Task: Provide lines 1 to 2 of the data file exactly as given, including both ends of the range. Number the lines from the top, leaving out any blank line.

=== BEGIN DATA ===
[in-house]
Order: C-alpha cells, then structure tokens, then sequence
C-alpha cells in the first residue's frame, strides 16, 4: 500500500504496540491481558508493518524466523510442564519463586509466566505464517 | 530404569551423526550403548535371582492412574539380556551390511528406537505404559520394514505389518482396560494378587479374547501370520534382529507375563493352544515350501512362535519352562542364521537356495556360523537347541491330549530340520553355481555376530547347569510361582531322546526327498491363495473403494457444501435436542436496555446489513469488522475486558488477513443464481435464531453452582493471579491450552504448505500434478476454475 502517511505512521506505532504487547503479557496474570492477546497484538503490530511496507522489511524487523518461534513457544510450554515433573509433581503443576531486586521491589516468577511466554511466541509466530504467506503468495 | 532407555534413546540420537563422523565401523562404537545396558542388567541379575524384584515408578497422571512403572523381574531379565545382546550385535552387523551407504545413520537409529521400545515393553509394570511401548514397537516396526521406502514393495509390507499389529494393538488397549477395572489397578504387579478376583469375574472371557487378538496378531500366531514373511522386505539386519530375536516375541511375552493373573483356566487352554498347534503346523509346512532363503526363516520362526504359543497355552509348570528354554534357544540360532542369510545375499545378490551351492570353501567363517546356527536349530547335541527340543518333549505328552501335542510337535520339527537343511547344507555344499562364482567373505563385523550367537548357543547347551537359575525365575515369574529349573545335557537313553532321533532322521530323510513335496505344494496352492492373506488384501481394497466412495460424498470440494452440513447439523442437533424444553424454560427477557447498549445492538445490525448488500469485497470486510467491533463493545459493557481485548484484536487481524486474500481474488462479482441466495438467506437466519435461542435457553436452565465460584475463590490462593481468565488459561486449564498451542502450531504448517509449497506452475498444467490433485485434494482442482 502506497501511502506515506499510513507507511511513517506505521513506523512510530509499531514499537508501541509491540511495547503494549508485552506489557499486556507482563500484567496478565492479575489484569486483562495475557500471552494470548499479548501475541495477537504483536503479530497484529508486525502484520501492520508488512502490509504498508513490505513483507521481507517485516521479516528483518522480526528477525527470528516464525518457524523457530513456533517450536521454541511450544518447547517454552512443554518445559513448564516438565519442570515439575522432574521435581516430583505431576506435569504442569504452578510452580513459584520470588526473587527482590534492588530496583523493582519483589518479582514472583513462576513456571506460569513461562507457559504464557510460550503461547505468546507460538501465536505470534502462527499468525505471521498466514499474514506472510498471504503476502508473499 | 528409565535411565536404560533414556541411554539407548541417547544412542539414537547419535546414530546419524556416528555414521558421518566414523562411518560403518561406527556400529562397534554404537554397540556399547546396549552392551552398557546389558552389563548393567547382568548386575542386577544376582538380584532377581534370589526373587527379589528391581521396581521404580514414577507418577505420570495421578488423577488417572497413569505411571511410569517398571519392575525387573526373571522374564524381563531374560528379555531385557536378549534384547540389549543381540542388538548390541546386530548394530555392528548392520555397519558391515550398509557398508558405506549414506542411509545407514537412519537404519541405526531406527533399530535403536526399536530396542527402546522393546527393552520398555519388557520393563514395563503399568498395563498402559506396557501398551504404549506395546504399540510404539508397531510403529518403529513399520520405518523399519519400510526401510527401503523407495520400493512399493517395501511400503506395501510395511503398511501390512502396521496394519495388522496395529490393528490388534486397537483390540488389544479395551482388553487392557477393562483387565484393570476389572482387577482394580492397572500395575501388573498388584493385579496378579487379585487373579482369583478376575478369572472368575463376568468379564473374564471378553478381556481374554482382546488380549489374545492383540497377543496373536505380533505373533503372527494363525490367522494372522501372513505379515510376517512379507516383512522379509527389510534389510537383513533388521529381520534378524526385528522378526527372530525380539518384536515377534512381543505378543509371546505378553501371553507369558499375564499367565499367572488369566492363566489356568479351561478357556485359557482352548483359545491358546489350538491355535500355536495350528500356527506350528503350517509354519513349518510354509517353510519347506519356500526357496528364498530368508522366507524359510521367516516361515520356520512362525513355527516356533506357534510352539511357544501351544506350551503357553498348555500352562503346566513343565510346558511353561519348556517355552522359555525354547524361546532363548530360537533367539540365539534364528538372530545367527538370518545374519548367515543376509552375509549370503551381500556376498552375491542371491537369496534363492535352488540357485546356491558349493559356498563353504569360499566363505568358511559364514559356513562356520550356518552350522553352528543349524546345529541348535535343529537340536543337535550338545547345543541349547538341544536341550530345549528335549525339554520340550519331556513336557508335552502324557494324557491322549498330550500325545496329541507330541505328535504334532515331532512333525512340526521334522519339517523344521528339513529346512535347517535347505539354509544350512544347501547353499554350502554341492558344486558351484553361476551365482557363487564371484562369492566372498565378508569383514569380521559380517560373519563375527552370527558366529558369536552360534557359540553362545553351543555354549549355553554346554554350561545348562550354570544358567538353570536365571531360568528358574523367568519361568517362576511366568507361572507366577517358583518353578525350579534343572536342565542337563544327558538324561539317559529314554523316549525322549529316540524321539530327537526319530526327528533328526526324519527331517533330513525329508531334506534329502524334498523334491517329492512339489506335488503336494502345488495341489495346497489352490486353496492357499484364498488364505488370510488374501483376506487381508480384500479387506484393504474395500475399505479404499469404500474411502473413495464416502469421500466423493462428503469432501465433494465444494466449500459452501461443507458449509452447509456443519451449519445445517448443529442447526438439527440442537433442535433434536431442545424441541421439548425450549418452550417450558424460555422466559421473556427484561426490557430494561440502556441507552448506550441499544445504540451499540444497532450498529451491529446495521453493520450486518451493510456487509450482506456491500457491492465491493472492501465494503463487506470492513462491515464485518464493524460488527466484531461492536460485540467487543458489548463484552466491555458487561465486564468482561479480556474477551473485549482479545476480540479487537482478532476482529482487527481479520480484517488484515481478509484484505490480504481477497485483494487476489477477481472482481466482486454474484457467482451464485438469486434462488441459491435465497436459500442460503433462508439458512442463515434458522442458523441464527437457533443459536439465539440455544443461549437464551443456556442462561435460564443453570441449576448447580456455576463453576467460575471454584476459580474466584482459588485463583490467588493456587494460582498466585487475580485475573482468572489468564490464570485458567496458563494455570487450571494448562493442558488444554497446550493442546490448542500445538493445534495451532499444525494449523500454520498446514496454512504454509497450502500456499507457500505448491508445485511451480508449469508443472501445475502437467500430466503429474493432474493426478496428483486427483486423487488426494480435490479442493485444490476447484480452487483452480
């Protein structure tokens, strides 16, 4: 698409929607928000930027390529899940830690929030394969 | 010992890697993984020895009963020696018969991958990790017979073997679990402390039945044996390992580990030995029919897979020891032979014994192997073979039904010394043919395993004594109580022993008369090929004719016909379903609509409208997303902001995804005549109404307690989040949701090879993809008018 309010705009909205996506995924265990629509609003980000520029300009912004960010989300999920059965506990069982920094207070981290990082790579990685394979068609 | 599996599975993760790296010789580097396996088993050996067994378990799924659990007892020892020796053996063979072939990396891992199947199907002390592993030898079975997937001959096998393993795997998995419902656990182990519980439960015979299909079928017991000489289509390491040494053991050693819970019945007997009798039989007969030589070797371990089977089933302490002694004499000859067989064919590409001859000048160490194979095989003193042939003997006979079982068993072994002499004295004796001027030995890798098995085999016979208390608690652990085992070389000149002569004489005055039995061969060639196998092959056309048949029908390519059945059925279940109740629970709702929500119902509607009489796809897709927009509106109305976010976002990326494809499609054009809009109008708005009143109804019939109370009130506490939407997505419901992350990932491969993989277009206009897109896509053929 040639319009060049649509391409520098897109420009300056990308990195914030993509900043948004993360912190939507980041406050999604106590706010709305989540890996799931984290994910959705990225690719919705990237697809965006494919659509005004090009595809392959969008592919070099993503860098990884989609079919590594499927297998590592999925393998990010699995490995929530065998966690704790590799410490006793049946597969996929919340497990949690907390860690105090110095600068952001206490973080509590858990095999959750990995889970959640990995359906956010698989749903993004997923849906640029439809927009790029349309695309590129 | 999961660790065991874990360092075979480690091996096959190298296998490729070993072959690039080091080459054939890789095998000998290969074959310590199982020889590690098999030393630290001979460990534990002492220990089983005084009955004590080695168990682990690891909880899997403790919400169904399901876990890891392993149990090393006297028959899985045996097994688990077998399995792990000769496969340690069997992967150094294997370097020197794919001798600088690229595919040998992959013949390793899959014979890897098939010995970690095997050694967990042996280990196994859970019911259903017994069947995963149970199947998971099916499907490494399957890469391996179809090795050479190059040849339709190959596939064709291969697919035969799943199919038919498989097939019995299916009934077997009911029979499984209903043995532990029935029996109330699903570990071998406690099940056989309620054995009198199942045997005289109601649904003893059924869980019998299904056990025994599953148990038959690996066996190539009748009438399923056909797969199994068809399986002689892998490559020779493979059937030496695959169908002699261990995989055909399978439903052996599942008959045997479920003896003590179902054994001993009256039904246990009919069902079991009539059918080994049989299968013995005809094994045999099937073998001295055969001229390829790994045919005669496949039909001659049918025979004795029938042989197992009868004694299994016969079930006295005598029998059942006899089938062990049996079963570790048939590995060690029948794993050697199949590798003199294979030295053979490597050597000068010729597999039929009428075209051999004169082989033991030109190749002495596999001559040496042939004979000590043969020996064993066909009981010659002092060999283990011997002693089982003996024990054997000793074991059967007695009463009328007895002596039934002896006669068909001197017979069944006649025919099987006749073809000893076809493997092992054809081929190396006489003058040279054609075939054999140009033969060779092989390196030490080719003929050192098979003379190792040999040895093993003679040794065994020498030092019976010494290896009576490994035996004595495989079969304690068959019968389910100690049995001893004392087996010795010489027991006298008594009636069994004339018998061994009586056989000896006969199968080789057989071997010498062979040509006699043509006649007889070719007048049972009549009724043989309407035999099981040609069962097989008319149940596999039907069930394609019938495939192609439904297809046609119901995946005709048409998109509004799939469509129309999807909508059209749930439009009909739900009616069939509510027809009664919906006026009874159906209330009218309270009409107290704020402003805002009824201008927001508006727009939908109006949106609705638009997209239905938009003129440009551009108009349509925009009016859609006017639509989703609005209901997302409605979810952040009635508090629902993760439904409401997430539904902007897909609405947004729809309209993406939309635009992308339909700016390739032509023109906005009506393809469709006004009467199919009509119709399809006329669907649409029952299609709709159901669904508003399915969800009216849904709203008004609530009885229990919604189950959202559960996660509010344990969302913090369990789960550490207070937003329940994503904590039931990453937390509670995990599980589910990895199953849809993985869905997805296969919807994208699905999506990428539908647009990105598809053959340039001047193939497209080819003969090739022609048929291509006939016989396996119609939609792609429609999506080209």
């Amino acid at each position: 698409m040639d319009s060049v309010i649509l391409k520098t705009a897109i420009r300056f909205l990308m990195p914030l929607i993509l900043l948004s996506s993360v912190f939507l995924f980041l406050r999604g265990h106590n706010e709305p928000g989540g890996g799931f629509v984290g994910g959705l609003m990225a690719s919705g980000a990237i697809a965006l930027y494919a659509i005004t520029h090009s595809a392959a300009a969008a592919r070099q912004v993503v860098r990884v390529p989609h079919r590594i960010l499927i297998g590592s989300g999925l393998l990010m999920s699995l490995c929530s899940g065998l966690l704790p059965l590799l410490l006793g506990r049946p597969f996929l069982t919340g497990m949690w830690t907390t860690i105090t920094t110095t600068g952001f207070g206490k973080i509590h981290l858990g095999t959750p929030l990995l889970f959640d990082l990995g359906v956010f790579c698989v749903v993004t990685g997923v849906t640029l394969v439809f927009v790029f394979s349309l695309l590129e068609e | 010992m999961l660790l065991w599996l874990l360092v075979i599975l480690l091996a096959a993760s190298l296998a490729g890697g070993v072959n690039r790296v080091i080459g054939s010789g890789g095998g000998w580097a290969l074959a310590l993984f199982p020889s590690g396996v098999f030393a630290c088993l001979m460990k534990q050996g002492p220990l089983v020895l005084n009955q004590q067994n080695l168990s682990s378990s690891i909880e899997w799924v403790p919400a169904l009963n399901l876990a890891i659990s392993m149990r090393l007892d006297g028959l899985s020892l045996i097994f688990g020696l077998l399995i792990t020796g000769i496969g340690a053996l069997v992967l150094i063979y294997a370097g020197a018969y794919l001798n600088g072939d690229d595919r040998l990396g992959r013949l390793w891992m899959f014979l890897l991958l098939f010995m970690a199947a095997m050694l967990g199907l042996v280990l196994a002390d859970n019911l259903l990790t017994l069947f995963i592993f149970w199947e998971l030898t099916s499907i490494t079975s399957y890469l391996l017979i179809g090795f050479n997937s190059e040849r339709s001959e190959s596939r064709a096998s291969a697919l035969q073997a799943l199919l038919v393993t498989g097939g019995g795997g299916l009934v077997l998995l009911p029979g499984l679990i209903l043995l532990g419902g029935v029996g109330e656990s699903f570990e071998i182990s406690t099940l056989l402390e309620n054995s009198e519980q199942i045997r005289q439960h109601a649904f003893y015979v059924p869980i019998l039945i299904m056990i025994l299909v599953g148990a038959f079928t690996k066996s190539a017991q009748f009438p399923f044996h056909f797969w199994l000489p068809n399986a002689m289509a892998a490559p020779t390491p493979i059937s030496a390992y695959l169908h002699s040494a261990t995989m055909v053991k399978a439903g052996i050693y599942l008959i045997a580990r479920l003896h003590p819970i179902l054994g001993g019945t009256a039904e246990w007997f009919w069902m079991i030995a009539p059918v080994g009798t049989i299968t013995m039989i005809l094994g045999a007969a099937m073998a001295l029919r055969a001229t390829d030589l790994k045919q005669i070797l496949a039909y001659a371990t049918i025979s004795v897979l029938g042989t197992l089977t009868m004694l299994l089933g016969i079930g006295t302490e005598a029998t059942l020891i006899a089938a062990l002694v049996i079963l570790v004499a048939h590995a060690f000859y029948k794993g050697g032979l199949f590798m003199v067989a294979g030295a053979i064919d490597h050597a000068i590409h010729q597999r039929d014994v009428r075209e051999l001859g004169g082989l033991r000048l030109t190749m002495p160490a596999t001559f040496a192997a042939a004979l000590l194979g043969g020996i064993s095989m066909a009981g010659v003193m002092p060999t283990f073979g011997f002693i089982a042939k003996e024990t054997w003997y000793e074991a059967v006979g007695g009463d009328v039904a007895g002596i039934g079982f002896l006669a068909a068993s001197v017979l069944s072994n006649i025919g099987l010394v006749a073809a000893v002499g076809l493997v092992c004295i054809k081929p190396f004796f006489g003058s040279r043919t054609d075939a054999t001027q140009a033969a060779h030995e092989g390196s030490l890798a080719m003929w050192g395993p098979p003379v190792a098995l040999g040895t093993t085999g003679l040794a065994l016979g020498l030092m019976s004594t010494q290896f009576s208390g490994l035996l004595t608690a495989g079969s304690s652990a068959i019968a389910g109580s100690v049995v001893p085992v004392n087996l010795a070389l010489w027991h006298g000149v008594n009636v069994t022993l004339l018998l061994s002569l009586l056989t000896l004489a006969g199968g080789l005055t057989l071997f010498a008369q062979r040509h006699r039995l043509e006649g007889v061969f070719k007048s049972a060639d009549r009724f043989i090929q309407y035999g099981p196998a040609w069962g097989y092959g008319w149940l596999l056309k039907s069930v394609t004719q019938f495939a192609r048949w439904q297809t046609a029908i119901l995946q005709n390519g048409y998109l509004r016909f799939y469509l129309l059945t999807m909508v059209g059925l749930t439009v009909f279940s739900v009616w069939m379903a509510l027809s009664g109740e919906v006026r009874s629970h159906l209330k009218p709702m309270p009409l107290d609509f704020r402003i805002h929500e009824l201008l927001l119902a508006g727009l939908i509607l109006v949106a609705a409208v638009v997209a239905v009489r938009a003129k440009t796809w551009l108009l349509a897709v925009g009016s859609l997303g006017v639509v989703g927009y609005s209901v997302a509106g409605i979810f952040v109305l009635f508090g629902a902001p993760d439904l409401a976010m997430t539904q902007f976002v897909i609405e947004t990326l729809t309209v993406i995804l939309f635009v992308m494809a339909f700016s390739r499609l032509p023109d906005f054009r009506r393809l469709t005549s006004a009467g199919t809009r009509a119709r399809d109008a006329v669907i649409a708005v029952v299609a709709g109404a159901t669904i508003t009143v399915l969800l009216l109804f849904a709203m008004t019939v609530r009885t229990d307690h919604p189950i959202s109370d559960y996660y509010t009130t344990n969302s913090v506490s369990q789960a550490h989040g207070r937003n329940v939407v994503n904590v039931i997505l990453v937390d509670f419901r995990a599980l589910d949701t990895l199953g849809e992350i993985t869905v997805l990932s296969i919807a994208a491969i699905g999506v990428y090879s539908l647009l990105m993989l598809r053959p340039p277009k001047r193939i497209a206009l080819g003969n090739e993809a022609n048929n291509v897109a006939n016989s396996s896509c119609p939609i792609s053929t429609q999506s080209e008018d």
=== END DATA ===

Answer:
[in-house]
Order: C-alpha cells, then structure tokens, then sequence